Wednesday, February 27, 2013

New Baby Transition Tips for Toddlers

When I hit the part of my second pregnancy where being physically active became difficult and my energy level was almost non-existent, I began to worry about adding a newborn to the mix. My older son had just turned two when my husband and I found out we were going to be adding a new family member to the mix. Interestingly enough, about two months later our calm, quiet little man turned into a loud, talkative, inquisitive limit-tester. Great timing, I know! As the months went on, my fear of the transition from one to two grew.

Liam was picking up on the changes I was going through, and did not like them one bit. He constantly complained that I couldn’t carry him, swing him around, or sit on the floor and play with him for hours.
His growing need for attention and my growing belly were in competition and I was already having a difficult time keeping up with the demand. How would I be able to handle two when both of them could be vocal? Also, how was I going to make the transition smooth for my oldest? I was so worried that Liam would resent his younger brother and would begin to act out for attention. I never wanted Liam to think he was being replaced, that mommy no longer had time for him, or that baby brother’s needs came before his. Liam was my first baby and it was so difficult to think about how adding another baby could change who he was.

I spent months reading up on how to ease the transition, talking to friends and family with multiple children, and brainstorming ways to prepare Liam for the changes ahead. Amazingly the transition has been relatively smooth. There have been a couple of bumps in the road: “Mommy, Nolan needs to go to his own home now” and “He needs to find his own mommy”, but he also really cares about his little brother. He gives him kisses every morning, night, and every other time he leaves him, plays with him on the floor, and proudly introduces him to everyone we meet.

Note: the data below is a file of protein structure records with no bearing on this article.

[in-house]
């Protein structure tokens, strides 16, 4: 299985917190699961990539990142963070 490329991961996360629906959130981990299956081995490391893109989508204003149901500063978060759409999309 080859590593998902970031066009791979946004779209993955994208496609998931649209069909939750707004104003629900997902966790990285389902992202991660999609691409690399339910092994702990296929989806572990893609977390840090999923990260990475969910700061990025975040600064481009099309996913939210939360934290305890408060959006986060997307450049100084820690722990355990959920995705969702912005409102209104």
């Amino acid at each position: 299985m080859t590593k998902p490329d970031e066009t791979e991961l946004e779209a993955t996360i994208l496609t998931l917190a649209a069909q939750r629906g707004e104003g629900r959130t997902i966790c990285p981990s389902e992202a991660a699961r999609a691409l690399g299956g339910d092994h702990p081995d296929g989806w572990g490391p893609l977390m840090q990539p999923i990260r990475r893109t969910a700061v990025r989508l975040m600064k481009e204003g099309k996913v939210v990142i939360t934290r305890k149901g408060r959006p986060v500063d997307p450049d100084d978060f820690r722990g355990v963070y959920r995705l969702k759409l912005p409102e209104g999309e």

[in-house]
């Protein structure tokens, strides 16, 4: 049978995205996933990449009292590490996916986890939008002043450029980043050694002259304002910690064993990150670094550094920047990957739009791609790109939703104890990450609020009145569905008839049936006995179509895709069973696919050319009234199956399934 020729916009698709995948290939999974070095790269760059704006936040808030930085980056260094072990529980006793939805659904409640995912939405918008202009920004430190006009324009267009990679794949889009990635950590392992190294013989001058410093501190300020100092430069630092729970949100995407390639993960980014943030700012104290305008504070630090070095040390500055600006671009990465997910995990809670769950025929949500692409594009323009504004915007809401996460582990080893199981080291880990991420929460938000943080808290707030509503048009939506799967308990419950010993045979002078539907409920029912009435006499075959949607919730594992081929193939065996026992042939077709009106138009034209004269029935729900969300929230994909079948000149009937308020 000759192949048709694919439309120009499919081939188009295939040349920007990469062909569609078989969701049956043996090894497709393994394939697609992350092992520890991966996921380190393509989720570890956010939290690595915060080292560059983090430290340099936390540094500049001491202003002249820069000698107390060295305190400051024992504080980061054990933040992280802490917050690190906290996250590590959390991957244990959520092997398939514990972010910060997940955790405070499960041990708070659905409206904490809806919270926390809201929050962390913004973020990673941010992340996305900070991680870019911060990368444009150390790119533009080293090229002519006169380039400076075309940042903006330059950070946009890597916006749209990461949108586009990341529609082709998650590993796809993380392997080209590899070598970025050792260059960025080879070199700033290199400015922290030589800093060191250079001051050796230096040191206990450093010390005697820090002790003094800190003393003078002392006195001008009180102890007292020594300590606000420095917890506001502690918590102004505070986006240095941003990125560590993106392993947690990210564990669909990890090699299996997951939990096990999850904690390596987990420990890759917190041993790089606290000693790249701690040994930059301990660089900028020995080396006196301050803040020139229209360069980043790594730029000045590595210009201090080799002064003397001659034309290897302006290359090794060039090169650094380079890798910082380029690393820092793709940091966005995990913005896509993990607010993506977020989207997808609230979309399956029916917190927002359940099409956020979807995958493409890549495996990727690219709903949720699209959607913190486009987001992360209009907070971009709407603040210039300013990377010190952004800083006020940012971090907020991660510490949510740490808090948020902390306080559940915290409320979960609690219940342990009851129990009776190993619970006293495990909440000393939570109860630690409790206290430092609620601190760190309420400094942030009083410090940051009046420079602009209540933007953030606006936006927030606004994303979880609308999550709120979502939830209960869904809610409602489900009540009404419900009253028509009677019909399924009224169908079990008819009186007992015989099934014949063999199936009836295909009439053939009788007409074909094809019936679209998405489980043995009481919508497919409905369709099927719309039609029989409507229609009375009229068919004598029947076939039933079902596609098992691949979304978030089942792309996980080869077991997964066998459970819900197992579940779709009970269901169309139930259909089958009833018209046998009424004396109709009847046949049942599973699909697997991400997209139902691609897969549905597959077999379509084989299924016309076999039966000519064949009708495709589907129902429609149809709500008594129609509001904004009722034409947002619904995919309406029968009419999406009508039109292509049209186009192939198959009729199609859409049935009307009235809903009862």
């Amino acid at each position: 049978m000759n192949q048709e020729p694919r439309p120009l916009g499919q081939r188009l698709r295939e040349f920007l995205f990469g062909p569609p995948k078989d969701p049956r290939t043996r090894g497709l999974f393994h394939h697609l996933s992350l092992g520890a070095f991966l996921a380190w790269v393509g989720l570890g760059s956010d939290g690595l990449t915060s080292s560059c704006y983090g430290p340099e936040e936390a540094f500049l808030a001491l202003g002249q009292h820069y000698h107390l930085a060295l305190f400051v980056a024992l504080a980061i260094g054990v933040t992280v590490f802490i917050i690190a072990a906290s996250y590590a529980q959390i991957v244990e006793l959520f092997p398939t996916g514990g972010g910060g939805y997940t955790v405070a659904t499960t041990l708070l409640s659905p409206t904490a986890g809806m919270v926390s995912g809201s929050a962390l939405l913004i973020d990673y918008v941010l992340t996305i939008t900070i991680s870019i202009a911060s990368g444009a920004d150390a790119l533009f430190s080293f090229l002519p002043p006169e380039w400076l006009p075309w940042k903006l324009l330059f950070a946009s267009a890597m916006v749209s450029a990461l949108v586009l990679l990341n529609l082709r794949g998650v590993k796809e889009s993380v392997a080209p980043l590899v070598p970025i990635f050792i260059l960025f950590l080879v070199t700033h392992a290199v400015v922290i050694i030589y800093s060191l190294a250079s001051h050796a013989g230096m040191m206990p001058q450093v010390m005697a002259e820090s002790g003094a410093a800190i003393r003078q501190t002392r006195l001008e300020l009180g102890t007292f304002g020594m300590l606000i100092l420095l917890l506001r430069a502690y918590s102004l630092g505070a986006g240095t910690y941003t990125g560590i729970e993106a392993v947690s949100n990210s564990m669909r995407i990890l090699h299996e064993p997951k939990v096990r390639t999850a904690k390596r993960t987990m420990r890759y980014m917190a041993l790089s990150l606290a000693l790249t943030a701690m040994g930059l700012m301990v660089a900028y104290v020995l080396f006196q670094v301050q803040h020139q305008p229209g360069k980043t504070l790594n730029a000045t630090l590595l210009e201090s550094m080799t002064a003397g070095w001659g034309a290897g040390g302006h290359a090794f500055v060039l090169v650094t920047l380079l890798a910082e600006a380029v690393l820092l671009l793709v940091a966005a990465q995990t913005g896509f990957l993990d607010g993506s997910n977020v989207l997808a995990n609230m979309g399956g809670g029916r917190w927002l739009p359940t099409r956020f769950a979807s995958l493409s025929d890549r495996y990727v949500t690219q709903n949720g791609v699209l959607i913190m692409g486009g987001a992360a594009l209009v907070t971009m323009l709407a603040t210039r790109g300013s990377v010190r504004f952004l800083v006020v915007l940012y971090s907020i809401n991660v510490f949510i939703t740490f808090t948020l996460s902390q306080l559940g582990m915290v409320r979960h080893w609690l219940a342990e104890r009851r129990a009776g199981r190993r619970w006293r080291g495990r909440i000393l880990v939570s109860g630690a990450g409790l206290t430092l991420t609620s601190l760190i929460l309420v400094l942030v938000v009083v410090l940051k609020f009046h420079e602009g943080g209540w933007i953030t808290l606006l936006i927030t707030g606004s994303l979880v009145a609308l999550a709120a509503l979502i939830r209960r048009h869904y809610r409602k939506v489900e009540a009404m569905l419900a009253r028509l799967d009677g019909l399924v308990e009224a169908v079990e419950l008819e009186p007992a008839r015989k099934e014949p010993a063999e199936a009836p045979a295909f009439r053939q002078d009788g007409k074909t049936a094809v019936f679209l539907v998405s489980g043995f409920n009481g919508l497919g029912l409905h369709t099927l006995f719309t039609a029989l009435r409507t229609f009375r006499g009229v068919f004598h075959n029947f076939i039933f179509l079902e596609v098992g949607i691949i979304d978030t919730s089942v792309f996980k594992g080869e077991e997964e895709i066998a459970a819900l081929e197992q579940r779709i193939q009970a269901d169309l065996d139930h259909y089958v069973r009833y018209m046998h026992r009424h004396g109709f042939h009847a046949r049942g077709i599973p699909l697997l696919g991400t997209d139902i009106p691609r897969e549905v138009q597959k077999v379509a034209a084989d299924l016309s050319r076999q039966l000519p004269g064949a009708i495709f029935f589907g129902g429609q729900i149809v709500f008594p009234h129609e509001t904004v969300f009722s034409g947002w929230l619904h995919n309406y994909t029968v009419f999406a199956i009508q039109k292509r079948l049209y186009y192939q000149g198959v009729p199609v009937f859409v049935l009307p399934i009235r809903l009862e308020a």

Here are the things we tried that may help to ease the transition from only child to big sibling:

*Talk to them about the new baby as early as possible: We started talking about the new baby almost immediately after finding out I was pregnant. We told Liam that he was going to be a big brother and that there would soon be a new baby in the house. We answered all of his questions honestly, even when they were difficult. We reminded him constantly about what was to come.

*Read books: We made several trip to the library and local book stores to find books that discussed being an older sibling and read them as a family every day. Once again, Liam asked many questions about the babies and the older children in the books, and we answered the questions while discussing what it would be like for him when baby brother arrived.

*Don’t blame the baby: This one was difficult to do. Every time Liam asked to be carried or wanted me to run with him at the park, I had to remind myself not to say, “I can’t. Baby brother is getting too big” or “Baby brother is making mommy tired”. These statements make the older child feel like the new baby is already ruining their fun and taking attention away. Older siblings will learn to resent the baby even before they are born. Instead I said things like, “You are such a big boy now. You can walk like mommy and daddy” or “Mommy is a little tired today, but you can run and I will cheer for you”. These options seemed to work for my son.

*Make time to play (before and after the baby arrives): Before Nolan was born, Liam and I had a special time during the day where we would do whatever he wanted (paint, go for a walk, watch a movie, play with his toys, etc). Joe and Liam had a similar time of the day. When Nolan entered the equation this became a bit more difficult, but it is still a priority. Now we go around Nolan’s schedule, but we still have “Liam time” everyday. It may be shorter, and there may not be a specific time of the day, but it still happens. This makes it easier on Liam when I can’t give him the attention he wants.